“Maybe it’s redundant for us to use our cars and our legs to go into supermarkets when delivery vans can come to our dwellings,” he says. “I personally am very excited for the potential for that different retail interface, and one of the reasons why … is that you can tackle food waste in that way.”

Whichever way you slice it, meal delivery kits have pros and cons.

Overall: Watch for Labor Issues

Since the meal-kit industry is growing rapidly, things are changing fast — and workers may suffer as a result. Be on the lookout for notices about workplace exploitation with your favored provider.

For example, Buzzfeed released an investigative report in October about the conditions inside Blue Apron’s largest warehouse, in Richmond, CA. The company has boomed in the past two years, going from 50 to 1,000 employees sorting ingredients and packing boxes for shipment at this refrigerated warehouse. In that time, it has been cited by OSHA for workplace safety violations like bad electrical wiring and icy freezer floors. Workers described the warehouse environment as “aggressive” and “cold as hell.” Police have been called for multiple bomb threats and reports of assault on premises. Blue Apron told Buzzfeed it has been working to address all of the violations and safety concerns.

Good Options

• Use whatever service you already have, and pressure them to reuse and recycle everything possible. Most sites we looked at (11 services) had at least some information about how to recycle each shipping or storage material.

• Find a local meal-kit provider,so your food doesn’t have to travel so far. Just Add Cooking sources from New England producers and delivers to the Boston area. Happy Food Company sources primarily from Missouri, Kansas, Nebraska, and Minnesota, and sells in grocery stores around Kansas City, KS. Peach Dish sources from Georgia and the Southeast, delivers nationally.

• Choose one that donates meals to food-insecure families. One Potato donates a meal for every box ordered. It has provided job training to the unemployed in Los Angeles.

Better Choices

• Look for companies offering organic options. If you’re not buying organic, you may be getting a delivery of genetically modified organisms and pesticides packed up in your dinner.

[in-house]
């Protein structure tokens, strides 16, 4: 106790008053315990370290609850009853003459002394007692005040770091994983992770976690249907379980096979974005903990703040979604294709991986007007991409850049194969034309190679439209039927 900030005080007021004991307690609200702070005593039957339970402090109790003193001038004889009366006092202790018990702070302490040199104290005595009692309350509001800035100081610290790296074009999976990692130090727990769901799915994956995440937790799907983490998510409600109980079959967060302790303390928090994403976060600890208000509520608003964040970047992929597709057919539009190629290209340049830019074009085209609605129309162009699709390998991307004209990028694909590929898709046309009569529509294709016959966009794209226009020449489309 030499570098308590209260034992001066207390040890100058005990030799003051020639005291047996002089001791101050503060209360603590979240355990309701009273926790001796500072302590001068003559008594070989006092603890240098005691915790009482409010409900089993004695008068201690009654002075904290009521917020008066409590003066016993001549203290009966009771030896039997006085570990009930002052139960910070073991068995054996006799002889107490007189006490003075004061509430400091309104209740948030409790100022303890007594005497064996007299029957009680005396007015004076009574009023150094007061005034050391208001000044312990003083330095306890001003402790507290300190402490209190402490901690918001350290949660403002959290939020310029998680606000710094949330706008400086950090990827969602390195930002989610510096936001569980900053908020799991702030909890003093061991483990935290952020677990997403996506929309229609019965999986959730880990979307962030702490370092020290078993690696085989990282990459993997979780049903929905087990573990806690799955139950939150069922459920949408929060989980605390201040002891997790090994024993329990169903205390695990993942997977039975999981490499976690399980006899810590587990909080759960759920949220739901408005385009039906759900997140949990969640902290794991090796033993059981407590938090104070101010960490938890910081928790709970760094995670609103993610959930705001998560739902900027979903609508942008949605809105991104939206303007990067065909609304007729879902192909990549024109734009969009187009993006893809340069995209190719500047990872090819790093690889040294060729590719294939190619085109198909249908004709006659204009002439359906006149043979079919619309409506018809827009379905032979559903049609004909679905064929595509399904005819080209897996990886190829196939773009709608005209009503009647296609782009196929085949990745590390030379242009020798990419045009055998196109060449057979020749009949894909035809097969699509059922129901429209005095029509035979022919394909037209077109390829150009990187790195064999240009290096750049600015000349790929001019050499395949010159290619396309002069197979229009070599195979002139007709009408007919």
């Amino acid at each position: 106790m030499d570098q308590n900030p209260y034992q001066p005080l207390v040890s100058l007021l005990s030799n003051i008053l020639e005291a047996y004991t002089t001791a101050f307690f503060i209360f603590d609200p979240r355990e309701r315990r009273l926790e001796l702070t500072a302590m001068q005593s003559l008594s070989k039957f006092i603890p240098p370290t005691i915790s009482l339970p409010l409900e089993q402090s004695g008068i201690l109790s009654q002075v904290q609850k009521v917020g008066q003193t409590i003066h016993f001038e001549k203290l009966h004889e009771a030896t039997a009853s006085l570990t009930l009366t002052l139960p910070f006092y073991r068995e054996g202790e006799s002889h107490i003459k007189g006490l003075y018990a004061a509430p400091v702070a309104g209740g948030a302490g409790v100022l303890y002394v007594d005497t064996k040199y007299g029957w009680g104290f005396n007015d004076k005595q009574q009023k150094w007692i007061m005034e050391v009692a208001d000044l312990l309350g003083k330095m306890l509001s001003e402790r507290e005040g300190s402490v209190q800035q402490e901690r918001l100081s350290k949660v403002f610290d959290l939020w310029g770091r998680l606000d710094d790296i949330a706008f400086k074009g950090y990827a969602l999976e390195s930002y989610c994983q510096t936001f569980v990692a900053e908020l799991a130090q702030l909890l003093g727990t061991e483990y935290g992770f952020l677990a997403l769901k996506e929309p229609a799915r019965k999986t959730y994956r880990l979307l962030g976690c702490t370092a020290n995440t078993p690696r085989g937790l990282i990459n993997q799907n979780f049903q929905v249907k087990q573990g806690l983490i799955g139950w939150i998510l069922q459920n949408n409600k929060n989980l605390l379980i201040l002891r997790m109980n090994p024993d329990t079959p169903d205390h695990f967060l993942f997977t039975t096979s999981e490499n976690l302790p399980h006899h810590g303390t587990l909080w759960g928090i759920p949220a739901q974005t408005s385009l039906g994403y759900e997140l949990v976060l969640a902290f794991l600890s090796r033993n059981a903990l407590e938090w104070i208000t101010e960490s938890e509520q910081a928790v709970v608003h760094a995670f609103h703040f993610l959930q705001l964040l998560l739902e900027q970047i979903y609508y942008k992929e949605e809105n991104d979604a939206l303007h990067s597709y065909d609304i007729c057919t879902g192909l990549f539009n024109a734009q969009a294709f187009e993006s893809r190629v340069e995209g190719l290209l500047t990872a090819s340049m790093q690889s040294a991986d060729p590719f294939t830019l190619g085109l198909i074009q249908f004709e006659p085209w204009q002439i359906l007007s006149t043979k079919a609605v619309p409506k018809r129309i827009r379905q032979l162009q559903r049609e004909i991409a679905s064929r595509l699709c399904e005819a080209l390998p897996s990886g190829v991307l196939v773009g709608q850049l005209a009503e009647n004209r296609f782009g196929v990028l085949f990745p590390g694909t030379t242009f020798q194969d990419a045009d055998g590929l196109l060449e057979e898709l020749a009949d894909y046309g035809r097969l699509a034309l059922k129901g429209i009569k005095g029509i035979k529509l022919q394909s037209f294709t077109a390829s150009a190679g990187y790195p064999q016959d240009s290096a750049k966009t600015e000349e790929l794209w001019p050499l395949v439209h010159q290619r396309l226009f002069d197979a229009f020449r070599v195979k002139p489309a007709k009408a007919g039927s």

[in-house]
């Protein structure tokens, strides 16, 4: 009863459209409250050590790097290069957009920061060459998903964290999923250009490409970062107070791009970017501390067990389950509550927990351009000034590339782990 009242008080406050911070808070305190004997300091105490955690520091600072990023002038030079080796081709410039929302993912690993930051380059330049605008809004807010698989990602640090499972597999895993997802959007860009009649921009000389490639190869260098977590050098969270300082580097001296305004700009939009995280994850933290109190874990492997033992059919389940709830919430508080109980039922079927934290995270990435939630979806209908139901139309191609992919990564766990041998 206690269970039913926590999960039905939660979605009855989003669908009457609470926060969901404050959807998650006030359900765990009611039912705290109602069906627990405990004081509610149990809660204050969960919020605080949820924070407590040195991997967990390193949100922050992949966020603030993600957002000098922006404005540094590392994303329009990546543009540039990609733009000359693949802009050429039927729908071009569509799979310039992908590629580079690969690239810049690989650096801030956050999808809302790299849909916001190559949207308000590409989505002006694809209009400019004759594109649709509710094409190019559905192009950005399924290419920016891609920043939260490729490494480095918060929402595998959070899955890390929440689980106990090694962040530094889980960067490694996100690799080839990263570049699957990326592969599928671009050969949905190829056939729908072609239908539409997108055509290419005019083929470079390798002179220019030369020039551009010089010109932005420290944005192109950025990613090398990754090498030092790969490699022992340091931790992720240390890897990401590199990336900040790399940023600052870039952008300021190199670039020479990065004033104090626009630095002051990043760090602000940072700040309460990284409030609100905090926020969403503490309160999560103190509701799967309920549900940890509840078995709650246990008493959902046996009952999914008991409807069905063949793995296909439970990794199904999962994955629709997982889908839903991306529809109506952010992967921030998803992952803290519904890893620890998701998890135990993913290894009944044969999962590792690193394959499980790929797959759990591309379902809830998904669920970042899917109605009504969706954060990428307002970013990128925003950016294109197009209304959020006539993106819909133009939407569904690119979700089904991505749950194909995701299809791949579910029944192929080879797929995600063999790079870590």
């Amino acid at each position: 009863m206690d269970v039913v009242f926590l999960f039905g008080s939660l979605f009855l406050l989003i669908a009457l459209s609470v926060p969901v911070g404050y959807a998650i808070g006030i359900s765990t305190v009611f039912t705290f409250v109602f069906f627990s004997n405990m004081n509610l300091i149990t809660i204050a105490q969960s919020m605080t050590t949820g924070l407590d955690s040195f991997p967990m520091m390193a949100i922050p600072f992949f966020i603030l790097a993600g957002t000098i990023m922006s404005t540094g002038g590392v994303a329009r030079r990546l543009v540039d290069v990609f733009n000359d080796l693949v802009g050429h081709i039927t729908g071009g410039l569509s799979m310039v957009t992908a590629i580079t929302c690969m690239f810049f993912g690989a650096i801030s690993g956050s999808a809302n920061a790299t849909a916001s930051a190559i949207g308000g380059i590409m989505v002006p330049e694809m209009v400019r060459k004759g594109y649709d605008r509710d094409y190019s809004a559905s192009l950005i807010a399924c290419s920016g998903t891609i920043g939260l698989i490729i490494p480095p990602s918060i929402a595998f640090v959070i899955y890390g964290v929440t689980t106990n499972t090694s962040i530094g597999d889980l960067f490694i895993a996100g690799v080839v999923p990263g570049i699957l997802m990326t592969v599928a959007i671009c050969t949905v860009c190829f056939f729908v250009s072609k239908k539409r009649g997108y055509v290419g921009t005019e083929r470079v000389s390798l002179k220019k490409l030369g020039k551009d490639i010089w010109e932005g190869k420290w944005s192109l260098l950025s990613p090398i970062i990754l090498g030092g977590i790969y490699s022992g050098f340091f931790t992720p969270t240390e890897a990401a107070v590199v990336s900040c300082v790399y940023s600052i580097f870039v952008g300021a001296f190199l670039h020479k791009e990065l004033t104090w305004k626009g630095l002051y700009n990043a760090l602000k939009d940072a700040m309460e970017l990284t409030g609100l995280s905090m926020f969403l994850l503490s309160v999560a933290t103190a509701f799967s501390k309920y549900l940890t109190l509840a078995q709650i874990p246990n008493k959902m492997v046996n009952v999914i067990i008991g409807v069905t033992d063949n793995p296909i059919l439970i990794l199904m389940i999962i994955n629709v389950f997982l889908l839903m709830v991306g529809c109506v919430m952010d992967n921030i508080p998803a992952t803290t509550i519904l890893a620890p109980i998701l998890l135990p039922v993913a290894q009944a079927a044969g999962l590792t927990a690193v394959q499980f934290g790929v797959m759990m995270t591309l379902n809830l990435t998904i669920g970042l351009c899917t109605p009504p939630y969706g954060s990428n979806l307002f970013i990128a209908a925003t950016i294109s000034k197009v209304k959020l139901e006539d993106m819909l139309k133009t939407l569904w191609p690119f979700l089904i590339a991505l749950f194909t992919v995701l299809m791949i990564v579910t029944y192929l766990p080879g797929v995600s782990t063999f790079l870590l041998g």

Green Chef, for example, is a certified organic business, and 95 percent of the ingredients that it ships are certified organic, as well. Sun Basket, Terra’s Kitchen, and One Potato base their meal kits on organic products.

• Vegetarian and vegan meal kits contribute to animal welfare and generate fewer carbon emissions associated with meat. Purple Carrot offers vegan-only food to entice non-vegans into learning how to cook more healthy and sustainably. Green Chef also has vegan boxes. And Green Chef, Hello Fresh, Blue Apron, Sun Basket, One Potato, Terra’s Kitchen, and Peach Dish all have vegetarianboxes.

• Top of the heap: Green Chef, Sun Basket, One Potato, Purple Carrot, and Terra’s Kitchen use recycled packaging and offer organic and vegan/vegetarian meal-kit options.

Best Bets

• Subscribe to a CSA (community supported agriculture) produce delivery to support local farmers and cut down on packaging and price. Some CSA providers offer recipes as well. Find one at localharvest.org.

• Sign up for weekly recipes, available from many cooking sites. Whole Foods is one grocery store offering free meal plans. Select your food preferences and local grocery store at TheDinnerDaily.com, and it will send you a shopping list and menu for dinners for the week, including coupons for your store. The service costs $4-$6/month, depending on for how long you sign up.

• Buy things that won’t spoil in bulk, like dry and canned goods.

• Start a dinner co-op in your neighborhood, where a group of households take turns cooking for each other. You’ll get to taste different types of foods, save money, and build community. Get tips on how to start one in Green America’s article, “Cook One Meal, Eat for a Week.”